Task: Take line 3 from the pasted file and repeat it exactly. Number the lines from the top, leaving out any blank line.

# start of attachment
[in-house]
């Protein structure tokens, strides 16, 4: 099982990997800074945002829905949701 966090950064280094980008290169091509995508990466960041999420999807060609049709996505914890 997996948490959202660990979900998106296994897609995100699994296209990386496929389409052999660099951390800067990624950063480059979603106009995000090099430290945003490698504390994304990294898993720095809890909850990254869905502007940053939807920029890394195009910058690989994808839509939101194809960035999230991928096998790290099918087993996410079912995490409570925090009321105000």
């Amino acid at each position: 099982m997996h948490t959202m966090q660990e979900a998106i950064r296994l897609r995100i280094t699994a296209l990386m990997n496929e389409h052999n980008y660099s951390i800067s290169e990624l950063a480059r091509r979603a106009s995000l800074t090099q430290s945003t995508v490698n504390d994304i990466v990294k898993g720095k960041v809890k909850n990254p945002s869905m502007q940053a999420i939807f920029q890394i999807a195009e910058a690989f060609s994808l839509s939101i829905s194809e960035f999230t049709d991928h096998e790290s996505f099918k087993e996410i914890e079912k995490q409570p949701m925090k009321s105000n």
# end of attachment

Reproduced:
């Amino acid at each position: 099982m997996h948490t959202m966090q660990e979900a998106i950064r296994l897609r995100i280094t699994a296209l990386m990997n496929e389409h052999n980008y660099s951390i800067s290169e990624l950063a480059r091509r979603a106009s995000l800074t090099q430290s945003t995508v490698n504390d994304i990466v990294k898993g720095k960041v809890k909850n990254p945002s869905m502007q940053a999420i939807f920029q890394i999807a195009e910058a690989f060609s994808l839509s939101i829905s194809e960035f999230t049709d991928h096998e790290s996505f099918k087993e996410i914890e079912k995490q409570p949701m925090k009321s105000n």